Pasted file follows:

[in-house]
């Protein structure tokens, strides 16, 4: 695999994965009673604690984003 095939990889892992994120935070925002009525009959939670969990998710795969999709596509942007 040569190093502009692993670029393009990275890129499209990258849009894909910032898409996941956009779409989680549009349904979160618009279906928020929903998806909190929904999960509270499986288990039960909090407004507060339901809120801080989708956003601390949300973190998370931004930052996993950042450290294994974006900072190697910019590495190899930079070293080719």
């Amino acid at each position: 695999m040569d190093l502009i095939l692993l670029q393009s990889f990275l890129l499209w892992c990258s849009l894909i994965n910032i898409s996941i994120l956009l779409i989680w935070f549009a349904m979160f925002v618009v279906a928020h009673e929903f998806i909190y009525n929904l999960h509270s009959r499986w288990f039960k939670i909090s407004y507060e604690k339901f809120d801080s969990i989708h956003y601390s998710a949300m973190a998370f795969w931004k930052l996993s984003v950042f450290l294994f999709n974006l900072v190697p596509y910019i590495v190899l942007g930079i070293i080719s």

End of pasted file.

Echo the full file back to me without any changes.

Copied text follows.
[in-house]
């Protein structure tokens, strides 16, 4: 695999994965009673604690984003 095939990889892992994120935070925002009525009959939670969990998710795969999709596509942007 040569190093502009692993670029393009990275890129499209990258849009894909910032898409996941956009779409989680549009349904979160618009279906928020929903998806909190929904999960509270499986288990039960909090407004507060339901809120801080989708956003601390949300973190998370931004930052996993950042450290294994974006900072190697910019590495190899930079070293080719």
């Amino acid at each position: 695999m040569d190093l502009i095939l692993l670029q393009s990889f990275l890129l499209w892992c990258s849009l894909i994965n910032i898409s996941i994120l956009l779409i989680w935070f549009a349904m979160f925002v618009v279906a928020h009673e929903f998806i909190y009525n929904l999960h509270s009959r499986w288990f039960k939670i909090s407004y507060e604690k339901f809120d801080s969990i989708h956003y601390s998710a949300m973190a998370f795969w931004k930052l996993s984003v950042f450290l294994f999709n974006l900072v190697p596509y910019i590495v190899l942007g930079i070293i080719s």